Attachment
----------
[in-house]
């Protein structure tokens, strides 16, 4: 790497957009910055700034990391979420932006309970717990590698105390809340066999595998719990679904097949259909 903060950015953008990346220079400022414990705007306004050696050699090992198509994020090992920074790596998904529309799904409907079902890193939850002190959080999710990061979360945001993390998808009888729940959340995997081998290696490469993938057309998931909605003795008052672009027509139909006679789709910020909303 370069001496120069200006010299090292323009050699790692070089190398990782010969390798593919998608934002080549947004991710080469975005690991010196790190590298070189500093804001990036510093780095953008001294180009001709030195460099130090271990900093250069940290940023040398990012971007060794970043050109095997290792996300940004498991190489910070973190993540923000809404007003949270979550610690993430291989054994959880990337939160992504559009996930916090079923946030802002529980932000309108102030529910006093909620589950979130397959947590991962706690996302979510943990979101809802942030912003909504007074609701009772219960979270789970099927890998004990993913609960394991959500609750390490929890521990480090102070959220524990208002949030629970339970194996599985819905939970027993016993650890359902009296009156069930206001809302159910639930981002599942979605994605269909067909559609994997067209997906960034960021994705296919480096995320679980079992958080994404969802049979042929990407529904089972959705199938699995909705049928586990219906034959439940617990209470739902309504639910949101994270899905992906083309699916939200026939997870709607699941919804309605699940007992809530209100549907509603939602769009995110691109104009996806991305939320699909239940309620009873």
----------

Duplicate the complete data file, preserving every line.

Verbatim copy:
[in-house]
């Protein structure tokens, strides 16, 4: 790497957009910055700034990391979420932006309970717990590698105390809340066999595998719990679904097949259909 903060950015953008990346220079400022414990705007306004050696050699090992198509994020090992920074790596998904529309799904409907079902890193939850002190959080999710990061979360945001993390998808009888729940959340995997081998290696490469993938057309998931909605003795008052672009027509139909006679789709910020909303 370069001496120069200006010299090292323009050699790692070089190398990782010969390798593919998608934002080549947004991710080469975005690991010196790190590298070189500093804001990036510093780095953008001294180009001709030195460099130090271990900093250069940290940023040398990012971007060794970043050109095997290792996300940004498991190489910070973190993540923000809404007003949270979550610690993430291989054994959880990337939160992504559009996930916090079923946030802002529980932000309108102030529910006093909620589950979130397959947590991962706690996302979510943990979101809802942030912003909504007074609701009772219960979270789970099927890998004990993913609960394991959500609750390490929890521990480090102070959220524990208002949030629970339970194996599985819905939970027993016993650890359902009296009156069930206001809302159910639930981002599942979605994605269909067909559609994997067209997906960034960021994705296919480096995320679980079992958080994404969802049979042929990407529904089972959705199938699995909705049928586990219906034959439940617990209470739902309504639910949101994270899905992906083309699916939200026939997870709607699941919804309605699940007992809530209100549907509603939602769009995110691109104009996806991305939320699909239940309620009873």